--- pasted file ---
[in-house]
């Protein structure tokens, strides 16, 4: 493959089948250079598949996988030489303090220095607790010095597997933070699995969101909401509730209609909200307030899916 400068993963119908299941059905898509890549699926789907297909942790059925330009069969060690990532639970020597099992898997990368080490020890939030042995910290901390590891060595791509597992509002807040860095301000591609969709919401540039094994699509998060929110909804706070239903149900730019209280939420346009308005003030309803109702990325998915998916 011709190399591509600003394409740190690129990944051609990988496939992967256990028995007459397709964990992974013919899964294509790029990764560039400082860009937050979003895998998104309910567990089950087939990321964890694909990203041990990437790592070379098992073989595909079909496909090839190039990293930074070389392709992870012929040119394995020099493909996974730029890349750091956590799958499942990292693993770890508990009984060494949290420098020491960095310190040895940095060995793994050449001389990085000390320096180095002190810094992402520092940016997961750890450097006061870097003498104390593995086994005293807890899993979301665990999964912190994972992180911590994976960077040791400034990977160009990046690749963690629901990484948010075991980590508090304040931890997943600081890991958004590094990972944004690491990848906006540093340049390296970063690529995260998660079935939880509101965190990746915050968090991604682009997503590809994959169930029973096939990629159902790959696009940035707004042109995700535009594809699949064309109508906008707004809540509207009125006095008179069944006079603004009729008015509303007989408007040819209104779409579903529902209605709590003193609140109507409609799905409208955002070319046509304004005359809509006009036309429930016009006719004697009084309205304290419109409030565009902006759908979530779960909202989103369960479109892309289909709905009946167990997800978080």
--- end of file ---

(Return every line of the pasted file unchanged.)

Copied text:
[in-house]
């Protein structure tokens, strides 16, 4: 493959089948250079598949996988030489303090220095607790010095597997933070699995969101909401509730209609909200307030899916 400068993963119908299941059905898509890549699926789907297909942790059925330009069969060690990532639970020597099992898997990368080490020890939030042995910290901390590891060595791509597992509002807040860095301000591609969709919401540039094994699509998060929110909804706070239903149900730019209280939420346009308005003030309803109702990325998915998916 011709190399591509600003394409740190690129990944051609990988496939992967256990028995007459397709964990992974013919899964294509790029990764560039400082860009937050979003895998998104309910567990089950087939990321964890694909990203041990990437790592070379098992073989595909079909496909090839190039990293930074070389392709992870012929040119394995020099493909996974730029890349750091956590799958499942990292693993770890508990009984060494949290420098020491960095310190040895940095060995793994050449001389990085000390320096180095002190810094992402520092940016997961750890450097006061870097003498104390593995086994005293807890899993979301665990999964912190994972992180911590994976960077040791400034990977160009990046690749963690629901990484948010075991980590508090304040931890997943600081890991958004590094990972944004690491990848906006540093340049390296970063690529995260998660079935939880509101965190990746915050968090991604682009997503590809994959169930029973096939990629159902790959696009940035707004042109995700535009594809699949064309109508906008707004809540509207009125006095008179069944006079603004009729008015509303007989408007040819209104779409579903529902209605709590003193609140109507409609799905409208955002070319046509304004005359809509006009036309429930016009006719004697009084309205304290419109409030565009902006759908979530779960909202989103369960479109892309289909709905009946167990997800978080």